8. ^ a b c d e f Greer, Nick (2005-01-24). "HORSE the band R. Borlax". Sputnikmusic. Retrieved 2011-03-14.
  9. ^ a b c Loftus, Johnny. "HORSE the Band". Allmusic. Rovi Corporation. Retrieved 2011-03-14.
  10. ^ Sutherland, Sam (December 2006). "Horse the Band - Pizza EP". Exclaim!. Retrieved 10 July 2011.
  11. ^ Turull, Alisha (6 October 2009). "New Releases: Lita Ford, the Fall of Troy, Horse the band, Immortal, Inhale Exhale". Noisecreep. AOL. Retrieved 30 March 2011.
  12. ^ a b c d e "Horse The Band, Super 8 Bit Brothers, Endless Hallway ,and Oceana". The A.V. Club. The Onion. 8 November 2010. Archived from the original on 15 March 2012. Retrieved January 2, 2015.
  13. ^ Leahey, Andrew. "A Natural Death". Allmusic. Rovi Corporation. Retrieved 8 May 2011.
  14. ^ a b Loftus, Johnny. "The Mechanical Hand". Allmusic. Rovi Corporation. Retrieved 10 April 2011.
  15. ^ a b c Loftus, Johnny. "R. Borlax [Bonus Tracks]". Allmusic. Rovi Corporation. Retrieved 10 April 2011.
  16. ^ Weber, Scott (Site moderator). "Horse the Band - The Mechanical Hand". AbsolutePunk. Retrieved 2011-05-07.
  17. ^ Trivett, Ben (21 October 2010). "Math the Band Play Blistering Set at CMJ -- Exclusive Photos". AOL. Retrieved 30 March 2011.
  18. ^ a b Borges, Mario Mesquita. "Minibosses". Allmusic. Rovi Corporation. Retrieved 10 April 2011.
  19. ^ Trivett, Ben (21 October 2010). "Math the Band Play Blistering Set at CMJ -- Exclusive Photos". AOL. Archived from the original on 1 January 2011. Retrieved 30 March 2011.
  20. ^ a b c Moerder, Adam (Staff member). "The Depreciation Guild - In Her Gentle Jaws". Pitchfork Media. Retrieved 2011-05-09.
  21. ^ a b c d e f Bayer, Jonah (2009-03-05). "Like Video Games? You'll Love Nintendocore". Gibson Guitar Corporation. Archived from the original on 2009-05-11. Retrieved 2011-03-15.
  22. ^ Synyard, Dave (September 2007). "Horse the Band - A Natural Death". Exclaim!. Retrieved 10 July 2011.
  23. ^ ""-core" Is the Suffix of Our Time | Washingtonian (DC)". Washingtonian. 2015-04-07. Retrieved 2020-10-03.
  24. ^ "Strange Music Genres You Need to Know". Beat. Retrieved 2020-10-01.
  25. ^ a b Willschick, Aaron (2007-06-03). "Interview with HORSE The Band bassist Dash Arkenstone". PureGrainAudio. ProtogenLabs. Retrieved 2011-03-14.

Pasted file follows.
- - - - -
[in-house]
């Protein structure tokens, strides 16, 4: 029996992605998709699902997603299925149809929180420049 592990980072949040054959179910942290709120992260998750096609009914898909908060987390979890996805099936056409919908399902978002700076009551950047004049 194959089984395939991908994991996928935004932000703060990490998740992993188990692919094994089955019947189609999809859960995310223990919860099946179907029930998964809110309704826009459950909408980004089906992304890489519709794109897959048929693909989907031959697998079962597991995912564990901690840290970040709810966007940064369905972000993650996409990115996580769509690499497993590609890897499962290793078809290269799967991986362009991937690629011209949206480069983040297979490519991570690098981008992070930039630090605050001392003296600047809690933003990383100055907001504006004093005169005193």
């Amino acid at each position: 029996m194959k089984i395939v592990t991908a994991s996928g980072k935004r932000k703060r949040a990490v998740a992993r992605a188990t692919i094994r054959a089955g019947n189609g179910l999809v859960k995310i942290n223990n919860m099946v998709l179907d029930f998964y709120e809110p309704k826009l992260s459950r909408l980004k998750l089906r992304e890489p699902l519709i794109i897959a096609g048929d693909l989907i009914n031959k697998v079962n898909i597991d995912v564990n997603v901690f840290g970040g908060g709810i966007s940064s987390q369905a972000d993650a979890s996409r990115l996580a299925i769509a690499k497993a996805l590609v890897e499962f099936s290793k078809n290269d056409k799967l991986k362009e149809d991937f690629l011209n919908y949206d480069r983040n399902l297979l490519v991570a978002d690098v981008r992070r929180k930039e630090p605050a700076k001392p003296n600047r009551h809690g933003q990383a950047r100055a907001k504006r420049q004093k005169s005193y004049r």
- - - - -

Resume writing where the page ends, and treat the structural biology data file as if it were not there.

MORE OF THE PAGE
26. ^ "The Death of Nintendocore". Kotaku Australia. 2018-03-13. Retrieved 2020-10-03.
  27. ^ "". Retrieved 2020-10-01.
  28. ^
  29. ^ "Bio | Buckner Garcia Pac-Man Fever". Retrieved 2020-10-01.
  30. ^ "Haruomi Hosono". Retrieved 2020-10-01.
  31. ^ Autoclave (album)
  32. ^ "Mr. Bungle Frequently Asked Questions". Retrieved 2016-03-27.
  33. ^ Mr. Bungle (album)
  34. ^ Hughes, Josiah (August 2008). "Hella guitarist Spencer Seim releases solo album as sBACH". Exclaim!. Retrieved 10 July 2011.
  35. ^ "Nevada Union High School - Home". Retrieved 2020-10-03.
  36. ^ Weingarten, Marc (2004-04-29). "Resurrecting the Riffs, A Nintendo Rock Band". The New York Times. ISSN 0362-4331. Retrieved 2020-10-03.
  37. ^ "Minibosses". Minibosses. Retrieved 2020-10-03.
  38. ^ Rene Gutel (August 26, 2004). "The Rise of Nintendo Rock". Tempe, Arizona. NPR. KJZZ 91.5. Archived from the original on September 3, 2004. Retrieved 10 April 2011. Missing or empty |series= (help)
  39. ^ "Kanine Records - The Depreciation Guild". Retrieved 2020-10-03.
  40. ^ "Unicorn Hole". Unicorn Hole. Retrieved 2020-10-03.
  41. ^ "Polygon Horizon". Polygon Horizon. Retrieved 2020-10-03.
  42. ^ "Porcine Menace, by Got Item!". Got Item!. Retrieved 2020-10-03.
  43. ^ "New 8-bit metalcore album revives nintendocore with brutal N64 theme—listen - Alternative Press". Alternative Press. 2016-07-17. Retrieved 2018-10-15.
  44. ^ a b c "Math the Band". Super Magfest. Retrieved 2020-10-03.
  45. ^ "MAGFest 2020: Math the Band".
  46. ^ "". Twitter. Retrieved 2020-10-03. External link in |title= (help)